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Let’s assume there are multiple observers (or perspectives or “cameras”) viewing the world. Every person has one. However, I know that I am one of these observers.

Therefore, there needs to be a flag or property in the world which contains the information needed to tell which perspective my life becomes. In particular, who is me. However, from another person’s point of view, this flag points to them, not me. This is impossible, since this is a universal flag. Hence, I am the only perspective there is.

If we assume, each person has their own world, with their own flags that points to them, then there needs to be another flag outside of this, which tells which world I will be in for the life I’m living now. For another observer, this would be pointing at their world. It is not possible for the flag to take on multiple values.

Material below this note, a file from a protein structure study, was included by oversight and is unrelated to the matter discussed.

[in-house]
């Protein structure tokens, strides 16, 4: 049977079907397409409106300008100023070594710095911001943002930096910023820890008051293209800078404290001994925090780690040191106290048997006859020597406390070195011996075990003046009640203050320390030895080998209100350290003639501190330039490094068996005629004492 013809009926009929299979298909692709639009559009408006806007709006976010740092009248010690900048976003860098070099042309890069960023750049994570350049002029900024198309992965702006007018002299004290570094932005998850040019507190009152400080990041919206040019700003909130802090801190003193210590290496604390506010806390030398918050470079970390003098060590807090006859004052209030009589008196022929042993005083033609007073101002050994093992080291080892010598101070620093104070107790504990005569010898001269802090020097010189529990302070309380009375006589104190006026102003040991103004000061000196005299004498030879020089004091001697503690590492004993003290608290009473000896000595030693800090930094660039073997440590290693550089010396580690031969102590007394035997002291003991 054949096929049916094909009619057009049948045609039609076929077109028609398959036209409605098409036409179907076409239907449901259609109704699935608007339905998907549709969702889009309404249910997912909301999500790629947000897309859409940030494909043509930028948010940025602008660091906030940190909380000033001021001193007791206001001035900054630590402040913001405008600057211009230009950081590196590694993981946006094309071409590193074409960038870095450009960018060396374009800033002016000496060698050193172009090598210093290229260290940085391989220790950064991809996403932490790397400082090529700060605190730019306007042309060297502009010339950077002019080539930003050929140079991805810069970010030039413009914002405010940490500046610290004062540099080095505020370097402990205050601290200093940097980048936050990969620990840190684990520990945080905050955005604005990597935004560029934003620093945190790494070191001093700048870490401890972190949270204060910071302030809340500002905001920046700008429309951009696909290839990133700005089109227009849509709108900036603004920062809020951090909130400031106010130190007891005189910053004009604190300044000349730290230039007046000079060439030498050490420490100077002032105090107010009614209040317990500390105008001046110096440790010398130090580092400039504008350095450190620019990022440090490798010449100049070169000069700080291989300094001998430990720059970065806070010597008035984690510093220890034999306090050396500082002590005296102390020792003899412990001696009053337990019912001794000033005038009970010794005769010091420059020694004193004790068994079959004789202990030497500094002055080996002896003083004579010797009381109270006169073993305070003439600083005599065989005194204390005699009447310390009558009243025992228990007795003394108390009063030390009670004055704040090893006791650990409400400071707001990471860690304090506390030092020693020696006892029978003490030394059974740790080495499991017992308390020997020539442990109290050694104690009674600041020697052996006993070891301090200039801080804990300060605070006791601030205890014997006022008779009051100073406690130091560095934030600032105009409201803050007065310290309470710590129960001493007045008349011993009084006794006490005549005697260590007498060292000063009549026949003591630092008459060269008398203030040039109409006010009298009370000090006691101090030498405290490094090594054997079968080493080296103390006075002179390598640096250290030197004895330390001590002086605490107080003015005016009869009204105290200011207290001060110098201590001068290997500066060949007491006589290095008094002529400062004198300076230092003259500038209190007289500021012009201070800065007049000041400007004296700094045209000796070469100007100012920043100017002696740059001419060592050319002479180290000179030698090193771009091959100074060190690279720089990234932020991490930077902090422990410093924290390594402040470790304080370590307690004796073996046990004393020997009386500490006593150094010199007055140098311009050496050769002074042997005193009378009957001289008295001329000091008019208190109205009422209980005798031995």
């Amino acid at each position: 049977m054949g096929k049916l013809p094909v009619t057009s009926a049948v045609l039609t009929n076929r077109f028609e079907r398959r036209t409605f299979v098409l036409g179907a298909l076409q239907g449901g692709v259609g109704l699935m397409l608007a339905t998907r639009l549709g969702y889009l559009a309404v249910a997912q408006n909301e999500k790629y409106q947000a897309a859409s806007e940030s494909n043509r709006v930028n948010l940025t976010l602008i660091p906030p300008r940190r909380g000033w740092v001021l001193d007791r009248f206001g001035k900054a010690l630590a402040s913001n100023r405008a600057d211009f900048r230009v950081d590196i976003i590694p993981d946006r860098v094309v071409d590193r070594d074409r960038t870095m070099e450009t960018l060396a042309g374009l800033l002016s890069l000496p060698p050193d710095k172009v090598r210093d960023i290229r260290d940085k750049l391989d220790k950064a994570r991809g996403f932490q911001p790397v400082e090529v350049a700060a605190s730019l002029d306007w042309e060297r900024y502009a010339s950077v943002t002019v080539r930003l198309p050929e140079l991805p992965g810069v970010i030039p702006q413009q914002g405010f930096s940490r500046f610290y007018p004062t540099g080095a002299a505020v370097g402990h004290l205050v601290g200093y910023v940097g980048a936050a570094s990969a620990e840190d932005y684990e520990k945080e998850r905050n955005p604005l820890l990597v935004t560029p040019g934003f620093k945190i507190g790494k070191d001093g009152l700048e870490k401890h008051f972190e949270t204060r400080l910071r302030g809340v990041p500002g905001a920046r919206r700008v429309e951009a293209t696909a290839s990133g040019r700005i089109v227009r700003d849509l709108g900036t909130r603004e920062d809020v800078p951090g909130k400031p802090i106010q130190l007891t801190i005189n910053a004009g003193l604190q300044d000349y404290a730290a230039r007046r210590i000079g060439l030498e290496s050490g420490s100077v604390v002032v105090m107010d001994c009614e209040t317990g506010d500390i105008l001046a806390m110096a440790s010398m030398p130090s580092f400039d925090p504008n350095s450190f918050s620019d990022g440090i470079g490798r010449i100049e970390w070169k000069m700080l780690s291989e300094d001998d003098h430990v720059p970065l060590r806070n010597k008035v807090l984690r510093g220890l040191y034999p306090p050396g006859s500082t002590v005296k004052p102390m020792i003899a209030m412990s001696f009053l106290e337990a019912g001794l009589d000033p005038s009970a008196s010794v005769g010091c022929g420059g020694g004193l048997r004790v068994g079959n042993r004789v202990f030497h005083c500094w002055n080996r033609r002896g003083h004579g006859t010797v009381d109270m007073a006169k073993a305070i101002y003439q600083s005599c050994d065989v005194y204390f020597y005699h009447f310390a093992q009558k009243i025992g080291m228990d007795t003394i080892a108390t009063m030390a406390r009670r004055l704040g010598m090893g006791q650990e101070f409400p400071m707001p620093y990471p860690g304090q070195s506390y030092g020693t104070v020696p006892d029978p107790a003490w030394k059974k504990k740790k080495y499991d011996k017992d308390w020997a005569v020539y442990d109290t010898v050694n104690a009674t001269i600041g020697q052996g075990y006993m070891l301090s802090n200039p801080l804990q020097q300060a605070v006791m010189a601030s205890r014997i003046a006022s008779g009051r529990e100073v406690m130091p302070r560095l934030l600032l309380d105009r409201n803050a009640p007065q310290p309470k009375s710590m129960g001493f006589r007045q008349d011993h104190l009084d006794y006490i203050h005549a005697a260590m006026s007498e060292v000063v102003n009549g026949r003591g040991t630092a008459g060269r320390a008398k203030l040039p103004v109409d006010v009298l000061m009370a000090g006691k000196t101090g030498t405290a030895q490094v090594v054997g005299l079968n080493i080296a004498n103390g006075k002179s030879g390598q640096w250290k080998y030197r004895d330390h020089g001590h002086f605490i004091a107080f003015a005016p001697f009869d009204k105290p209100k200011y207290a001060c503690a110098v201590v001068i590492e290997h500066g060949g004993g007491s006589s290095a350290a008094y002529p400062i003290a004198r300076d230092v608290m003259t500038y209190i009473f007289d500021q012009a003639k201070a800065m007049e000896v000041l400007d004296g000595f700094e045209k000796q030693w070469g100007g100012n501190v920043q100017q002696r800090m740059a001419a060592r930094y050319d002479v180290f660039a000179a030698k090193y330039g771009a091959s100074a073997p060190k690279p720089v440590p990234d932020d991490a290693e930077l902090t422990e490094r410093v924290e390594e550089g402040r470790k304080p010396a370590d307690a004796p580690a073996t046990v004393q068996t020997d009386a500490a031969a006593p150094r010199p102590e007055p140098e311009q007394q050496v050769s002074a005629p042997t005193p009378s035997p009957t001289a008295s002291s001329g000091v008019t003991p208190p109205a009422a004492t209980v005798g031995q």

If the flag can take on multiple values at the same time, there would still need to be another flag, which tells which value I should select from the first flag in order to live the life I live now. So in the end, there will always be one flag in the world that will point to me, and to nobody else. This proves I am the only observer in the world and the world is unique to me.

Where is the flaw?

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    This is very closely related to this paper: "A Puzzle about Further Facts" link.springer.com/article/10.1007/s10670-018-9979-6 (open access) in which the author makes the analogy to looking in on a simulated world through a simulated creature via a virtual reality device, and pointing out there needs to be code to determine which (one) simulated creature's perspective is being shown. The author discusses in the paper how, if at all, one might avoid a similar conclusion for our own world. – present Apr 25 at 14:49
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    A relevant classic paper is John Perry's "The Problem of the Essential Indexical". – Eliran Apr 25 at 16:17
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    Seemingly related question, with some good answers: philosophy.stackexchange.com/questions/54717/… – Hypnosifl Apr 25 at 17:13
  • Pry explain WTH is a "flag" ? – armand Apr 25 at 22:21